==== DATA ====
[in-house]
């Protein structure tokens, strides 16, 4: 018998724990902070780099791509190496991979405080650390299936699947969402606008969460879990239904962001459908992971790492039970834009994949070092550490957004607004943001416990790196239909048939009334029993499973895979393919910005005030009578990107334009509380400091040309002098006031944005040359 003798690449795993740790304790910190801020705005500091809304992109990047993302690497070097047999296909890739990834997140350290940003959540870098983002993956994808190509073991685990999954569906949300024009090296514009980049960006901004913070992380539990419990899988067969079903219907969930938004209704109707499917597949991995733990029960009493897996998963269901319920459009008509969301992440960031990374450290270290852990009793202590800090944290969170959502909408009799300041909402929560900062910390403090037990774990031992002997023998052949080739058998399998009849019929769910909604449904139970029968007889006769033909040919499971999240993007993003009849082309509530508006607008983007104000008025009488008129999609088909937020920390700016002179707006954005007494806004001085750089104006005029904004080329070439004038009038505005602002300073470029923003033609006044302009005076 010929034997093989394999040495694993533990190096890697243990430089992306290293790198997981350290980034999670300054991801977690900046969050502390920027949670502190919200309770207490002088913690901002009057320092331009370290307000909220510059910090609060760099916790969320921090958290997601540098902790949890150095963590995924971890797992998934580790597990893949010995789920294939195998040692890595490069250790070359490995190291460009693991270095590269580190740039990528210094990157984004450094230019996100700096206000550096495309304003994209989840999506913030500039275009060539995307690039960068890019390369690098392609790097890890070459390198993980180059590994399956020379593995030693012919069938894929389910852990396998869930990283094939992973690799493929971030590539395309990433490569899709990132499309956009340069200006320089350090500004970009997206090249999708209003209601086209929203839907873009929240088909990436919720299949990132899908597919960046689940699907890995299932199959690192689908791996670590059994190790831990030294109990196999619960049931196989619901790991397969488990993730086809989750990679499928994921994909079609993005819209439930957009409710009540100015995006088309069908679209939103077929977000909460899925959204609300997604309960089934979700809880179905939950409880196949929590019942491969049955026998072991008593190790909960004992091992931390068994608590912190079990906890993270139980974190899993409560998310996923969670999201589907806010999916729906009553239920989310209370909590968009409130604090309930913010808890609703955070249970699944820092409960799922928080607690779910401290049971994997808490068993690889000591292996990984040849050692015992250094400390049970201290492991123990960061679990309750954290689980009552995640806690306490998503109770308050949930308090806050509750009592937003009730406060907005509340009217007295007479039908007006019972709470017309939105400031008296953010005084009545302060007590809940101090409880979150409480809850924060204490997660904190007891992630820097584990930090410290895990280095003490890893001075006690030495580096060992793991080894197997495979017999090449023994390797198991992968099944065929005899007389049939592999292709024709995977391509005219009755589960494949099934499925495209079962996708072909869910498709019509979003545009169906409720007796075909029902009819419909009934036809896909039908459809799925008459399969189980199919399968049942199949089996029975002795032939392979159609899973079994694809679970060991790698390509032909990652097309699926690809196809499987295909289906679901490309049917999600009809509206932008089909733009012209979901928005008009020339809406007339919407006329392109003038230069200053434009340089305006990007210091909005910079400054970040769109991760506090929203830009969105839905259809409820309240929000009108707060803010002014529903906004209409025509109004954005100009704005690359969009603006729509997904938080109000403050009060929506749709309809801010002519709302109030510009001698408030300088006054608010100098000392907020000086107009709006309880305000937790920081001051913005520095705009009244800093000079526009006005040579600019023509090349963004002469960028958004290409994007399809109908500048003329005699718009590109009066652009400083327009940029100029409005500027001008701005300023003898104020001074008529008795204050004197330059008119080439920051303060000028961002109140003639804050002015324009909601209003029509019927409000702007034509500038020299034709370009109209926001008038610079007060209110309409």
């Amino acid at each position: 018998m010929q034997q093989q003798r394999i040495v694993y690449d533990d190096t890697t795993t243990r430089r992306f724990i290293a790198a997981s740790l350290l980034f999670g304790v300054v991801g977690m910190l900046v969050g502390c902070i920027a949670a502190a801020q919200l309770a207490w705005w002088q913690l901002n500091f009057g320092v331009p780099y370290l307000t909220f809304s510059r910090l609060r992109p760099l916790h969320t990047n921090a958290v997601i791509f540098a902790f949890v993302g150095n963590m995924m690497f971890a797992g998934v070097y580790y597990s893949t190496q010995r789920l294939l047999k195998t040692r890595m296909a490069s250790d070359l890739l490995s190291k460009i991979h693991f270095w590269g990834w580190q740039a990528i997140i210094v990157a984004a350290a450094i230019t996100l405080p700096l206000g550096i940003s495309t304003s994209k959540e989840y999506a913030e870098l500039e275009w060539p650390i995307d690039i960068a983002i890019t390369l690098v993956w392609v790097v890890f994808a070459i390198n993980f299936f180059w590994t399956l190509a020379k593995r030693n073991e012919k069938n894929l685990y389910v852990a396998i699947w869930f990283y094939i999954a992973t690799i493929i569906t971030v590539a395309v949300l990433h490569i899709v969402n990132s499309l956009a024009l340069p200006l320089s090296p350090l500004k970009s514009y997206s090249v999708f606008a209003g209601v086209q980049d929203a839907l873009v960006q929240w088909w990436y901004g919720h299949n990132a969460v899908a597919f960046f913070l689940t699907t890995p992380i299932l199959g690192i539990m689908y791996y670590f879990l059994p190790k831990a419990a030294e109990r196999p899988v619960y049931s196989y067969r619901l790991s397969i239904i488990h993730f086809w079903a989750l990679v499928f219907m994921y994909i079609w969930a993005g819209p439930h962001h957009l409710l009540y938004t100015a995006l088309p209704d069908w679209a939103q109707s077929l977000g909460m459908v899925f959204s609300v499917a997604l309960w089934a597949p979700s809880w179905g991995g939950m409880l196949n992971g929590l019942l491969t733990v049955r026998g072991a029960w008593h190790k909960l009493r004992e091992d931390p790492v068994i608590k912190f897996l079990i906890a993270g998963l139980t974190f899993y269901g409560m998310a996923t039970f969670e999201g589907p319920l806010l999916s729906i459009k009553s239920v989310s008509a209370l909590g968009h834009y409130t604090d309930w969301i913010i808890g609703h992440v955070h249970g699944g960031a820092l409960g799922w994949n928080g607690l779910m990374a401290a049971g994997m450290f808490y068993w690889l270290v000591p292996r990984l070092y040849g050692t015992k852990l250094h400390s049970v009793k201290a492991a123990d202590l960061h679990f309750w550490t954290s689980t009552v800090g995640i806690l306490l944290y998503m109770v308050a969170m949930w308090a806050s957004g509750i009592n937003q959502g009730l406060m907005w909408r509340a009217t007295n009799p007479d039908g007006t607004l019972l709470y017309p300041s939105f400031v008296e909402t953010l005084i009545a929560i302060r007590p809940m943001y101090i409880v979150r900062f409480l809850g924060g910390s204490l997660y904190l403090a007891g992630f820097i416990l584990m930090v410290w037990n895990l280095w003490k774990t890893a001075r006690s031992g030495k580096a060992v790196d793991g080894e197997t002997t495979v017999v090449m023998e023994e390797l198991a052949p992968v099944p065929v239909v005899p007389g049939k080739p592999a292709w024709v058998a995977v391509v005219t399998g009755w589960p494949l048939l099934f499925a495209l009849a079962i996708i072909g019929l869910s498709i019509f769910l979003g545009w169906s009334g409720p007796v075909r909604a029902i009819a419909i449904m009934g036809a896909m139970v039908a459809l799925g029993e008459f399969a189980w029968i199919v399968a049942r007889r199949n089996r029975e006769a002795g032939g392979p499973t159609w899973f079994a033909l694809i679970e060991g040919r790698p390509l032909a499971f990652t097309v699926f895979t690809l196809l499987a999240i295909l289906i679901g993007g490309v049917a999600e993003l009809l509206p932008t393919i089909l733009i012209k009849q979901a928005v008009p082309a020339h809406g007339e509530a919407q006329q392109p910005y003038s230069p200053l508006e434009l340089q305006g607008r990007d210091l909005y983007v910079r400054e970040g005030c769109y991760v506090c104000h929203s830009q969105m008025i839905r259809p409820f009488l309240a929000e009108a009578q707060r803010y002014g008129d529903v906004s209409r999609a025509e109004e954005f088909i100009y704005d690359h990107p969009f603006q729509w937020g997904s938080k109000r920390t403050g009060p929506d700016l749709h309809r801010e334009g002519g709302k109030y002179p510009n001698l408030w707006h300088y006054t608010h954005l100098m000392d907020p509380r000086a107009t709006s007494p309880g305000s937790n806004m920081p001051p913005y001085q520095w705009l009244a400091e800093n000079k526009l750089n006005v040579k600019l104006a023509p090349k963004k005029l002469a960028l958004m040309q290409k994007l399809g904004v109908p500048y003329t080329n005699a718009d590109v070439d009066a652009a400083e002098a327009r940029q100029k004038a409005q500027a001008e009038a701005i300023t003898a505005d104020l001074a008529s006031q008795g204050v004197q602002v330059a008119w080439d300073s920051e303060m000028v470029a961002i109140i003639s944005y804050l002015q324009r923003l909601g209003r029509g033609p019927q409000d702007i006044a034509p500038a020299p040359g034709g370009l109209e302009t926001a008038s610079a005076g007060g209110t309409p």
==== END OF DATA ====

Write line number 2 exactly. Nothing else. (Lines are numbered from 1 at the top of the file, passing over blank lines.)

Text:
């Protein structure tokens, strides 16, 4: 018998724990902070780099791509190496991979405080650390299936699947969402606008969460879990239904962001459908992971790492039970834009994949070092550490957004607004943001416990790196239909048939009334029993499973895979393919910005005030009578990107334009509380400091040309002098006031944005040359 003798690449795993740790304790910190801020705005500091809304992109990047993302690497070097047999296909890739990834997140350290940003959540870098983002993956994808190509073991685990999954569906949300024009090296514009980049960006901004913070992380539990419990899988067969079903219907969930938004209704109707499917597949991995733990029960009493897996998963269901319920459009008509969301992440960031990374450290270290852990009793202590800090944290969170959502909408009799300041909402929560900062910390403090037990774990031992002997023998052949080739058998399998009849019929769910909604449904139970029968007889006769033909040919499971999240993007993003009849082309509530508006607008983007104000008025009488008129999609088909937020920390700016002179707006954005007494806004001085750089104006005029904004080329070439004038009038505005602002300073470029923003033609006044302009005076 010929034997093989394999040495694993533990190096890697243990430089992306290293790198997981350290980034999670300054991801977690900046969050502390920027949670502190919200309770207490002088913690901002009057320092331009370290307000909220510059910090609060760099916790969320921090958290997601540098902790949890150095963590995924971890797992998934580790597990893949010995789920294939195998040692890595490069250790070359490995190291460009693991270095590269580190740039990528210094990157984004450094230019996100700096206000550096495309304003994209989840999506913030500039275009060539995307690039960068890019390369690098392609790097890890070459390198993980180059590994399956020379593995030693012919069938894929389910852990396998869930990283094939992973690799493929971030590539395309990433490569899709990132499309956009340069200006320089350090500004970009997206090249999708209003209601086209929203839907873009929240088909990436919720299949990132899908597919960046689940699907890995299932199959690192689908791996670590059994190790831990030294109990196999619960049931196989619901790991397969488990993730086809989750990679499928994921994909079609993005819209439930957009409710009540100015995006088309069908679209939103077929977000909460899925959204609300997604309960089934979700809880179905939950409880196949929590019942491969049955026998072991008593190790909960004992091992931390068994608590912190079990906890993270139980974190899993409560998310996923969670999201589907806010999916729906009553239920989310209370909590968009409130604090309930913010808890609703955070249970699944820092409960799922928080607690779910401290049971994997808490068993690889000591292996990984040849050692015992250094400390049970201290492991123990960061679990309750954290689980009552995640806690306490998503109770308050949930308090806050509750009592937003009730406060907005509340009217007295007479039908007006019972709470017309939105400031008296953010005084009545302060007590809940101090409880979150409480809850924060204490997660904190007891992630820097584990930090410290895990280095003490890893001075006690030495580096060992793991080894197997495979017999090449023994390797198991992968099944065929005899007389049939592999292709024709995977391509005219009755589960494949099934499925495209079962996708072909869910498709019509979003545009169906409720007796075909029902009819419909009934036809896909039908459809799925008459399969189980199919399968049942199949089996029975002795032939392979159609899973079994694809679970060991790698390509032909990652097309699926690809196809499987295909289906679901490309049917999600009809509206932008089909733009012209979901928005008009020339809406007339919407006329392109003038230069200053434009340089305006990007210091909005910079400054970040769109991760506090929203830009969105839905259809409820309240929000009108707060803010002014529903906004209409025509109004954005100009704005690359969009603006729509997904938080109000403050009060929506749709309809801010002519709302109030510009001698408030300088006054608010100098000392907020000086107009709006309880305000937790920081001051913005520095705009009244800093000079526009006005040579600019023509090349963004002469960028958004290409994007399809109908500048003329005699718009590109009066652009400083327009940029100029409005500027001008701005300023003898104020001074008529008795204050004197330059008119080439920051303060000028961002109140003639804050002015324009909601209003029509019927409000702007034509500038020299034709370009109209926001008038610079007060209110309409």